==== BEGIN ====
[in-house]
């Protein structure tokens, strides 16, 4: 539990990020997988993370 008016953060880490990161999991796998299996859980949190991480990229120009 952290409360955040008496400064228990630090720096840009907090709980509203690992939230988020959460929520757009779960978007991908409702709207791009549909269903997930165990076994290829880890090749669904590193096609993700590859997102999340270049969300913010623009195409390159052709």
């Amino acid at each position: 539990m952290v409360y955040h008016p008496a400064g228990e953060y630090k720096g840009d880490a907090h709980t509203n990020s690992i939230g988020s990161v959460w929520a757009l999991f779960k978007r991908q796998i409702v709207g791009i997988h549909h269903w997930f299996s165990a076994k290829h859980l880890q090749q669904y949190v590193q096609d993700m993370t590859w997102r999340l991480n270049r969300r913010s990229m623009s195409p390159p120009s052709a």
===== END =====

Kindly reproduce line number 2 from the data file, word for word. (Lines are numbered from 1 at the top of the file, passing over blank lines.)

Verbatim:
């Protein structure tokens, strides 16, 4: 539990990020997988993370 008016953060880490990161999991796998299996859980949190991480990229120009 952290409360955040008496400064228990630090720096840009907090709980509203690992939230988020959460929520757009779960978007991908409702709207791009549909269903997930165990076994290829880890090749669904590193096609993700590859997102999340270049969300913010623009195409390159052709």